Zonira Hunter Tolles in her Melrose history gives a picture of the interactions among the communities in the region due to the improved technology of the period, when the towns had trains, steamer service, and telegraph service. When the steamer Alert from Waldo connected with the F. C. & P. railway, the railroad from Green Cove Sprints, and the hacks from Hawthorne on the Florida Southern railway brought in a lively crowd of all ages to socialize and dance in Melrose. In 1884 there was a major train wreck of the Florida Southern near Gainesville; news was telegraphed to Hawthorne of injuries to J. F. Hammond and John McRae.
In other news the local papers described the 1885 hit of roller skating, saying that skater L. Wertheim went out the window of a two-story house 18 feet from the ground, landed on his feet, and went on skating.
In 1885 merchant T. J. McRae, who operated a general store and stable in Hawthorne, was appointed to the Alachua County School Board. Along with his brother, he owned a 500-acre farm, which was sizable for the area. (Source ... history of Alachua County Schools.)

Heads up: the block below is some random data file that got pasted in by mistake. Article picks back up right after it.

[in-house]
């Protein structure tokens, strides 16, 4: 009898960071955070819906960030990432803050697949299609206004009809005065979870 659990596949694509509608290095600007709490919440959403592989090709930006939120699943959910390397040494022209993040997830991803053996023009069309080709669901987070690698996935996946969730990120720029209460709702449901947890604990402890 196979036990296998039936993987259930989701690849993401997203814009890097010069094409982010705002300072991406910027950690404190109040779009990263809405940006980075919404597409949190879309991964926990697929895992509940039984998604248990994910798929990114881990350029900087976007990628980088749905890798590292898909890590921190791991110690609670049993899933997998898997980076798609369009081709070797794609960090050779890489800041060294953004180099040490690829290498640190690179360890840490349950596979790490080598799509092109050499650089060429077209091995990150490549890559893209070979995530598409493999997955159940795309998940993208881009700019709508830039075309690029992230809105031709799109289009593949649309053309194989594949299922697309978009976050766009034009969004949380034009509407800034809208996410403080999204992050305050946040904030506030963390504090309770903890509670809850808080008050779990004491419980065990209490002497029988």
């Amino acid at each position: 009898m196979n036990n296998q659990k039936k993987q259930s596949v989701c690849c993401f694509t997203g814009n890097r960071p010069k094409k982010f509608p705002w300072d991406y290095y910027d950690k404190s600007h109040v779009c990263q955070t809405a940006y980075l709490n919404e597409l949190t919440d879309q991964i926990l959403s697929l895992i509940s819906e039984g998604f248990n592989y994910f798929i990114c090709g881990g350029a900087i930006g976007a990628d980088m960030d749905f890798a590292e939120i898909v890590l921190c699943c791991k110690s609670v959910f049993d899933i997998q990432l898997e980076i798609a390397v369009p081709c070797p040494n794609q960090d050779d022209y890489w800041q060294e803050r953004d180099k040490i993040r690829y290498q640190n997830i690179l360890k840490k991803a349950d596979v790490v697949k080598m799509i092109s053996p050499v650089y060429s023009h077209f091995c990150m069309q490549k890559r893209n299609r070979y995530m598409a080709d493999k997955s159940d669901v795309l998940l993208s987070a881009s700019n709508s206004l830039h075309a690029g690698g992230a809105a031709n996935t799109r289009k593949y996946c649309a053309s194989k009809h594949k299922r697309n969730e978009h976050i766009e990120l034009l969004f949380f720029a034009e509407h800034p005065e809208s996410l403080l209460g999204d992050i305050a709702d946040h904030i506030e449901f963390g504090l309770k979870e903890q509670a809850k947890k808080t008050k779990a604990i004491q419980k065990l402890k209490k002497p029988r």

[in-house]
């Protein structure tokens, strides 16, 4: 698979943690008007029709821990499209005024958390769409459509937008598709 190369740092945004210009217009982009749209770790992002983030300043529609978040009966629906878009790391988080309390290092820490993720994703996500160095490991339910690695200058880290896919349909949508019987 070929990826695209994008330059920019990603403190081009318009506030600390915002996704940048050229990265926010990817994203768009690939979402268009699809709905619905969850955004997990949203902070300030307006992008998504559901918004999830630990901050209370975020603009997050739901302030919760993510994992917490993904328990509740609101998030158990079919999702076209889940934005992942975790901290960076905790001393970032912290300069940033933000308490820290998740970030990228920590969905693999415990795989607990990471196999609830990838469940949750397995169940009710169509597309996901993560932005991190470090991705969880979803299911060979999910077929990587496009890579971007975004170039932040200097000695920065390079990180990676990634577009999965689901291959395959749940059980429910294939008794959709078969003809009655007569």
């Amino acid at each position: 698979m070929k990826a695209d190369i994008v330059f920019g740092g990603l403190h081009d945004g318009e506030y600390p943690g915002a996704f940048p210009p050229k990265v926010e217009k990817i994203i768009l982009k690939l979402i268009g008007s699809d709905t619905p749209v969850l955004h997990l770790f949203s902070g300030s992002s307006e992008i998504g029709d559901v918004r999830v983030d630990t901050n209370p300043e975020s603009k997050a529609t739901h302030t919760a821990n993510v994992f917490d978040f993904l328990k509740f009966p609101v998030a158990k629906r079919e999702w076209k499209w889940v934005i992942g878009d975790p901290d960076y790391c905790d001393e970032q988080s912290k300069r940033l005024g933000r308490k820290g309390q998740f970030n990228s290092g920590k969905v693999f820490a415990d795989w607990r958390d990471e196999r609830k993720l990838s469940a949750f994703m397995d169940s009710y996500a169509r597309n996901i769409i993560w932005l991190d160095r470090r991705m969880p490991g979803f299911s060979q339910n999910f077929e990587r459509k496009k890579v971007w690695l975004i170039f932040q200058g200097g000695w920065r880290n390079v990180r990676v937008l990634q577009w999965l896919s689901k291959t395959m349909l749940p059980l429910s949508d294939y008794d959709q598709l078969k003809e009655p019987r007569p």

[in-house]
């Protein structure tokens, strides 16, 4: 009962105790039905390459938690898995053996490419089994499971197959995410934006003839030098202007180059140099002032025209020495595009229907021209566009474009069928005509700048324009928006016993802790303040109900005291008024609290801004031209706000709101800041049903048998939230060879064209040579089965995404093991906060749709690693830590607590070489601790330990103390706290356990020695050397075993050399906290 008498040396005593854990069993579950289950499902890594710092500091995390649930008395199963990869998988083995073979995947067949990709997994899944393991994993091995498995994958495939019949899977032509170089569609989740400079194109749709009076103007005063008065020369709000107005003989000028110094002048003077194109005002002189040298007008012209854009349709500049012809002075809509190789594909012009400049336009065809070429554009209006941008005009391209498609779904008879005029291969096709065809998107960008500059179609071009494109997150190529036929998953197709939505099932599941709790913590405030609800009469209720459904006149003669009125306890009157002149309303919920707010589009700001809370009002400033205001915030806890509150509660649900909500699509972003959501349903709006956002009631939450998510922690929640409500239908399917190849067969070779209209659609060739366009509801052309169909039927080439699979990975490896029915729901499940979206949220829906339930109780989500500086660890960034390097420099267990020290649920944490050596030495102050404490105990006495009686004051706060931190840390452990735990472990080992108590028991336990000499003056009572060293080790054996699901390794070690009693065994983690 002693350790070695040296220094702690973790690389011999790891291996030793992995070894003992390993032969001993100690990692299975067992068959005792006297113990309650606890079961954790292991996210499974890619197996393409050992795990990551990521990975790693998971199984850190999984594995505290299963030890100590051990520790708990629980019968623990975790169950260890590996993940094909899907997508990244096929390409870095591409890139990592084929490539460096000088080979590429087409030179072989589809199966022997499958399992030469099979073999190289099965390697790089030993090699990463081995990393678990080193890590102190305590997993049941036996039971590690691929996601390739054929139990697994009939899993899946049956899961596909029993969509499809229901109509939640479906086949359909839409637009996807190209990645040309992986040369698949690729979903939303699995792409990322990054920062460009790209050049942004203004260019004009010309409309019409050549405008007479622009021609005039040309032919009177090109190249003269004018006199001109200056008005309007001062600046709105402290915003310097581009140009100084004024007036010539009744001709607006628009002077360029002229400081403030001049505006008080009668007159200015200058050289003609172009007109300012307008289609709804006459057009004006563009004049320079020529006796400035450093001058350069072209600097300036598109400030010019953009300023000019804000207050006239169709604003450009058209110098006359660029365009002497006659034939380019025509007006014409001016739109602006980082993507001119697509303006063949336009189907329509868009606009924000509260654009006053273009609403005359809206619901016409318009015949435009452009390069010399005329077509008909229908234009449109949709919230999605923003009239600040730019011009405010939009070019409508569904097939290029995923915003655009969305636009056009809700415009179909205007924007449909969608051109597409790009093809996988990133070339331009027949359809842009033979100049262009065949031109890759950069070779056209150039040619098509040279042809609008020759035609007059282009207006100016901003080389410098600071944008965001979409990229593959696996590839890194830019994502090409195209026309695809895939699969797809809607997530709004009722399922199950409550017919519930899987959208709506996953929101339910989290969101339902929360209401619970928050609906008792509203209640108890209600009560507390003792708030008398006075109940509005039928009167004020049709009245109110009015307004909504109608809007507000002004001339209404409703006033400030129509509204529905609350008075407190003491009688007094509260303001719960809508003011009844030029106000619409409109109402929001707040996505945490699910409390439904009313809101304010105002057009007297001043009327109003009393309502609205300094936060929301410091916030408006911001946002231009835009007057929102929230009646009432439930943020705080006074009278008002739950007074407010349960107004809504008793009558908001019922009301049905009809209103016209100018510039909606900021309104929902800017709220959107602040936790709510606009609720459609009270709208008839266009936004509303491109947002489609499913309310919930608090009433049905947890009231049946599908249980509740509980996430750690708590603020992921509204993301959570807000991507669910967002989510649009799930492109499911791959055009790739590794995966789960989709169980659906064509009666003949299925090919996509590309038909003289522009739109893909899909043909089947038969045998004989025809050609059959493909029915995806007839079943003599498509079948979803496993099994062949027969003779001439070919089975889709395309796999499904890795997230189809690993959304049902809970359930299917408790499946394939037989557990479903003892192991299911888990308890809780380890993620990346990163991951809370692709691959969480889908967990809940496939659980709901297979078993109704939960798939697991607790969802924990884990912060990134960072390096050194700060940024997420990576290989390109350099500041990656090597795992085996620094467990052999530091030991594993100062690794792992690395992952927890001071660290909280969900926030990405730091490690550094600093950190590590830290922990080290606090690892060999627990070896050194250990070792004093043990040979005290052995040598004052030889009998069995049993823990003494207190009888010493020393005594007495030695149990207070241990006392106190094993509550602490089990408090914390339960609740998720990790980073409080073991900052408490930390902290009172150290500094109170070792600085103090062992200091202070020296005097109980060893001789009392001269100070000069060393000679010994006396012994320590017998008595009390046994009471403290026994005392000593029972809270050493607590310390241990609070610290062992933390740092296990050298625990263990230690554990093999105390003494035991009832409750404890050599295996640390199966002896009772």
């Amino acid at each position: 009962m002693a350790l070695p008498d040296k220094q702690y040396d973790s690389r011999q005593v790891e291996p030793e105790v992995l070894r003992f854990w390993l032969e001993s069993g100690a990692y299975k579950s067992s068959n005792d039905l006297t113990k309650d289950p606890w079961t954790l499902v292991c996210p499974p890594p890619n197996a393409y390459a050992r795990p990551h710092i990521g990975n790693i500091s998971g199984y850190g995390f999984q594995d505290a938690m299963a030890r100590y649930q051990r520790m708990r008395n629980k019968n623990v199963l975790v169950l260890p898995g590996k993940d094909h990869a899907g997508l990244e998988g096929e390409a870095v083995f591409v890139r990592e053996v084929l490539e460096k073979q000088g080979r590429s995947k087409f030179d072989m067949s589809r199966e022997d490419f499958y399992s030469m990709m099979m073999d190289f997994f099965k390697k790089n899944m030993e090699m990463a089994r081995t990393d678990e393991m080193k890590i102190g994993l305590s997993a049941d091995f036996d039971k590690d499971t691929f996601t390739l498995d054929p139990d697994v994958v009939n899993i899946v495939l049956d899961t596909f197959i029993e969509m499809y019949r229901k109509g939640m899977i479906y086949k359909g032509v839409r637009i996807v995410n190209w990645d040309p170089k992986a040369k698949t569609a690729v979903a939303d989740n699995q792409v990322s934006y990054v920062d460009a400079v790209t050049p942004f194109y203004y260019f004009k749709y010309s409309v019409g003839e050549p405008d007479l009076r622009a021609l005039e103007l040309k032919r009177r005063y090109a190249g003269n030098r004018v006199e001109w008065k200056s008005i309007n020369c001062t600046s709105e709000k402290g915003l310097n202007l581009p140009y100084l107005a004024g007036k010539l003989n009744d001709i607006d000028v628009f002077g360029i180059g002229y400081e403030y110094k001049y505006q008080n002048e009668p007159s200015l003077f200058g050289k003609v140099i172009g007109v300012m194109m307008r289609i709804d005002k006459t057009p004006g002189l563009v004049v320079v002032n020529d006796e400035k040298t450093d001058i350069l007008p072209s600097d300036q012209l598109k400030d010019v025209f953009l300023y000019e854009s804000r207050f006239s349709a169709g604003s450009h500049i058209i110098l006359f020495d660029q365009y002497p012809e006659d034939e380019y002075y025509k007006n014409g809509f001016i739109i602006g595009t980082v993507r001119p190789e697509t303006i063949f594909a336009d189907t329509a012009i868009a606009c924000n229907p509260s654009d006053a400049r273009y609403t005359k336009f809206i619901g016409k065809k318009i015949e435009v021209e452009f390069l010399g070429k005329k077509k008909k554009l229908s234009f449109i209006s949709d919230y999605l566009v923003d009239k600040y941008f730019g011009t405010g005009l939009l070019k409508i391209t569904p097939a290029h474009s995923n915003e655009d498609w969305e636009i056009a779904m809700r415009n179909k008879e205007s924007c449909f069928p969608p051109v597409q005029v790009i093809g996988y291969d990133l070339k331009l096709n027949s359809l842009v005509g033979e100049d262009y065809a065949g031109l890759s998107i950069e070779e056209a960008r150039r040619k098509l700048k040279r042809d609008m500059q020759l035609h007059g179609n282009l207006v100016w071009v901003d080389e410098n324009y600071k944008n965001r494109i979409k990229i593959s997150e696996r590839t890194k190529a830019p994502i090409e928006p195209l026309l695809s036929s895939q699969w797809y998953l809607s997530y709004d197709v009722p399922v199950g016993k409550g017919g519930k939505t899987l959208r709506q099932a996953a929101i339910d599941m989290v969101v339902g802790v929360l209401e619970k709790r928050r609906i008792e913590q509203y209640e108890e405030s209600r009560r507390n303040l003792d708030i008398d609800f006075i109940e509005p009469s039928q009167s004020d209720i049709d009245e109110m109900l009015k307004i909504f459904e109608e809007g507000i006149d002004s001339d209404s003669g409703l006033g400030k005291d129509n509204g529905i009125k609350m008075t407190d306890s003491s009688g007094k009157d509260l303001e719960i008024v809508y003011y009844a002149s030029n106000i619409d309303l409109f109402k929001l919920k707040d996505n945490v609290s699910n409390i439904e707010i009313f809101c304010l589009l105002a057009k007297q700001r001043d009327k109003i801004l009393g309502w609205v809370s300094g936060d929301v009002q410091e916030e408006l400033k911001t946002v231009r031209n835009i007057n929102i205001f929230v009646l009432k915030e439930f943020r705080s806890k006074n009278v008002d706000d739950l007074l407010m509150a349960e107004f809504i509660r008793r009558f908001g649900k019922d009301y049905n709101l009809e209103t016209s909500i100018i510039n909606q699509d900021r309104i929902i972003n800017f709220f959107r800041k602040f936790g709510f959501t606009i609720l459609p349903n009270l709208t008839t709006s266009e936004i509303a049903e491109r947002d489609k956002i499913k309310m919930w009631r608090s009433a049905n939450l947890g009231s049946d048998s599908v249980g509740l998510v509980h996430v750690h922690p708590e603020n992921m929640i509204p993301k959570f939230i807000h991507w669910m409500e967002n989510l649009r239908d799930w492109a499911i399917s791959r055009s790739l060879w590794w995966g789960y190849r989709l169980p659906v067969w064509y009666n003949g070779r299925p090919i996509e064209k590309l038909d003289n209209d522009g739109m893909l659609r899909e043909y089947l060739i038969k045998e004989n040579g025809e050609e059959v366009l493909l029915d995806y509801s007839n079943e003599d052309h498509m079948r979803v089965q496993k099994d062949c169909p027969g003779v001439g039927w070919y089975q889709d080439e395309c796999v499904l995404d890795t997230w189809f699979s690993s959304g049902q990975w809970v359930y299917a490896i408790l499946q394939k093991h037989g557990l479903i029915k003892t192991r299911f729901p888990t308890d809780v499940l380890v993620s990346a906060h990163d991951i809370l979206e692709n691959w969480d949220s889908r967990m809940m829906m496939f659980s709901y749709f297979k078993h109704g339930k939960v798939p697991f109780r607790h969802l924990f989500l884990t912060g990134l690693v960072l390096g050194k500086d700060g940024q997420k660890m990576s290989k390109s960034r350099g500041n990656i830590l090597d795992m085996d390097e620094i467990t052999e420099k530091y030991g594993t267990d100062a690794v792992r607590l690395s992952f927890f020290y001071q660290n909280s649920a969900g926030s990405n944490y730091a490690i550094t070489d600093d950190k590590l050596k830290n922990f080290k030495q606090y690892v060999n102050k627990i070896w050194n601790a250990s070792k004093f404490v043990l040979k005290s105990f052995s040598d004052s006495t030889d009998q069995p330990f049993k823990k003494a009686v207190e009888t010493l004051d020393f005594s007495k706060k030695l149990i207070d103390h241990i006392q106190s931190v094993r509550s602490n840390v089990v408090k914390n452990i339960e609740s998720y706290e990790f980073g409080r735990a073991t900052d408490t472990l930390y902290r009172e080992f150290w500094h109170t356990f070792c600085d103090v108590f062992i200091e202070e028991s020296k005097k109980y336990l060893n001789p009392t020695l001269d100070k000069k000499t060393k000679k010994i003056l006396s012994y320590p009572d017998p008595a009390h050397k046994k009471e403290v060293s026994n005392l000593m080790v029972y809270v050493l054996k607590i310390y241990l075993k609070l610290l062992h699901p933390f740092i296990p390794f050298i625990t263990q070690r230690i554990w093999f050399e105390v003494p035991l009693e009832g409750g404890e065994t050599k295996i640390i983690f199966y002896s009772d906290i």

The Official Path Finder, a reprint of the Florida State Gazetteer and business directory of 1886-1887, listed Hawthorne as one of the railroad junctions of Florida, being a station for the Florida Railway and Navigation Company with Waits Crossing being a station for the Florida Southern Railway; these two had separate depots one half mile apart. An ad by the Hawthorne Spring House at the Waits Crossing by C. J. Schomerus, proprietor, said that the great kidney and liver cure spring was close to the house. The Florida Railway and Navigation Company line took travelers from Fernandina on the Atlantic south through many stops; in Alachua County, Waldo, Orange Heights, Dixie, Hawthorne, and Lochloosa. Silver Spring in Ocala, Marion county, was a favorite destination.  At Hawthorne the traveler could get the hack line for Melrose.
In 1887 the Alachua Advocate ran a list of people living in the immediate neighborhood of Hawthorne: M. Hall, M. Hinson, J. Holder, J. Fennell, J. Tompkins, J. M. Hawthorn, J. Denn, G. Ford, Mrs. McNabb, Mrs. Dering, Mrs. Graddick, Mrs. Tompkins, M rs. Tyner, Mrs. Fennell, Mrs. Styles, Henry Smith (colored), Jack Jenkins (colored), and H. Montgomery (colored).
A subdivision called Hawthorn was recorded with six large lots in May, 1887. It was near the crossroads of the two major rail lines.